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Has anyone implemented Futures in Objective-C? I (hopefully not naively) assume that it should be reasonably simple to wrap NSInvocations in a nice API?

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4 Answers 4

MPWFoundation has futures based on Higher Order Messaging:

Assuming you have a regular computation with a message computeResult:

result = [someObject computeResult];

prefixing that message with the future message will compute the result in the background:

result = [[someObject future] computeResult];

The object in result is a proxy that will block when messages are sent to it until the value is received.

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There's the Collapsing Futures library.

PromiseKit seems quite popular.

There's also RXPromise.

Some notes between them:

  • Each can be installed via CocoaPods.
  • Each automatically flattens doubly-future values into singly-future values.
  • Each is thread-safe.
  • RXPromise and PromiseKit act like Promises/A+ from JavaScript.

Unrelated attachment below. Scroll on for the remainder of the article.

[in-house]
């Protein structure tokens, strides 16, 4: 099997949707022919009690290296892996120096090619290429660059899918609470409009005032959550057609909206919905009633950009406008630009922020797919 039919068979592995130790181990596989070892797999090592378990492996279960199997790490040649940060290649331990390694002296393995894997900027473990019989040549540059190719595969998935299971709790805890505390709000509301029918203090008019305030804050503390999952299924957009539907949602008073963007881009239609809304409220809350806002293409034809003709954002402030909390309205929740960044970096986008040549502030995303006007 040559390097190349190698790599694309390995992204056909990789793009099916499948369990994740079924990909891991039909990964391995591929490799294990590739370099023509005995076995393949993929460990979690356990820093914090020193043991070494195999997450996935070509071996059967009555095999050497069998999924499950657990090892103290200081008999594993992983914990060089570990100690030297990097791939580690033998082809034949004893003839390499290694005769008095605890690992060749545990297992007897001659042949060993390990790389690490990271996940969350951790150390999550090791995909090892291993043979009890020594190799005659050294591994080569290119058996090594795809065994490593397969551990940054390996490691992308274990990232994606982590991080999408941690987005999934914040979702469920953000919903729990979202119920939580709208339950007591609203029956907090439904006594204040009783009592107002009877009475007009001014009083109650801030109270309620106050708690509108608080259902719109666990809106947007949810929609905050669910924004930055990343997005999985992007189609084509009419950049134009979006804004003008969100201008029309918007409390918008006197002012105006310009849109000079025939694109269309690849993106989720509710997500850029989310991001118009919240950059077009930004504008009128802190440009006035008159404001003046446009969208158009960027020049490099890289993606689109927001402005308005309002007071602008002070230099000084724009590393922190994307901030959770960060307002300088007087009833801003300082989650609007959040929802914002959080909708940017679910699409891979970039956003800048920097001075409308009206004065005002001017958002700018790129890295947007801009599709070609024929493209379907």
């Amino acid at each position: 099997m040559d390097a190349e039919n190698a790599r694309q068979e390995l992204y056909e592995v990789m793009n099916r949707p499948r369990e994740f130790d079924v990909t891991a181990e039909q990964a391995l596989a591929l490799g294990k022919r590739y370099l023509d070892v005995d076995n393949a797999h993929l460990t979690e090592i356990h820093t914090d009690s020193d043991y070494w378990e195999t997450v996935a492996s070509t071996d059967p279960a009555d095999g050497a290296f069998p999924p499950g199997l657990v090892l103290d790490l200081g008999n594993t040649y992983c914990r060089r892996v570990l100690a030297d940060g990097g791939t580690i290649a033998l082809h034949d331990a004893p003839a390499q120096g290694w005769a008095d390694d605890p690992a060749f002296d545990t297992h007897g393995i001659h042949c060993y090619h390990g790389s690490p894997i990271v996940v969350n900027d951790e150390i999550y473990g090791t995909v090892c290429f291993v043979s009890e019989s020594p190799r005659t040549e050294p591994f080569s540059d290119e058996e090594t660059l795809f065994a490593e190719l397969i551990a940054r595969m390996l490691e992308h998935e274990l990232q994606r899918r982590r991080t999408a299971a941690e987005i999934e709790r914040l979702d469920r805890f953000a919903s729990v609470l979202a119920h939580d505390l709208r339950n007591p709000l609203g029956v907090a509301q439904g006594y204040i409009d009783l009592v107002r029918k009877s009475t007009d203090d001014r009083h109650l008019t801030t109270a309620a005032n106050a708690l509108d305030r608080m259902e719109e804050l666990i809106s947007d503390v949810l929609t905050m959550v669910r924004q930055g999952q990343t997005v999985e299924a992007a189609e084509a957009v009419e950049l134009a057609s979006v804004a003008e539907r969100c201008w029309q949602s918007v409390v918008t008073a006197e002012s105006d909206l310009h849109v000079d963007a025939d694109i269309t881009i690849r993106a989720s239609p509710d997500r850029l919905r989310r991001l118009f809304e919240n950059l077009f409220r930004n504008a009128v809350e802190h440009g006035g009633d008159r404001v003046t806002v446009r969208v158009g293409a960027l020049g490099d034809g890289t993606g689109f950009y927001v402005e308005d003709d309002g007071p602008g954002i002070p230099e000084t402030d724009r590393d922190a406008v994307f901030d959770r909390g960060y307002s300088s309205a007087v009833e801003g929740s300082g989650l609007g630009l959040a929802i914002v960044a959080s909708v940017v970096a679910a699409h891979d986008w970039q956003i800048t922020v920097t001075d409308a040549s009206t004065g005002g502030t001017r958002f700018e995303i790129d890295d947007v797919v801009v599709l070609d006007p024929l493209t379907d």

• They differ in how futures are controlled. In collapsing futures there's a FutureSource, which has-a future instead of is-a future. In RXPromise and PromiseKit, a future is its own source.
  • They differ in how future are cancelled. In RXPromise the consumer calls cancel on the future itself. In collapsing futures, the producer cancels a token it gave to the method that made the future. I don't know what PromiseKit does.
  • All have excellent documentation on each method.

I'm biased towards collapsing futures, since I wrote it and so clearly prefer the design decisions it made. I think keeping control separate is hugely important because it helps prevent self-sustaining reference cycles (not an issue in JS, but definitely an issue in Obj-C when working with blocks). I also think cancel tokens simply make things easier. On the other hand, acting like a well-known spec from a well-known language would be really nice.

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Cancellation is an exceedingly important feature of a Future implementation, even though the "Promises/A+ Spec" does not suggest it in its core API. "Collapsing Futures" has a well designed means to accomplish cancellation, as well as RXPromise -it's just not that "explicit": sending cancel to a promise first off means, that the sender abandons its interest in the future. If this is the root promise, the underlying task may forward this cancel event by simply registering a handler and then cancel itself. There are also means that a task will be cancelled when there are no more consumers. –  CouchDeveloper May 11 at 5:10
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Apple's documentation on blocks in Grand Central Dispatch may be of interest.

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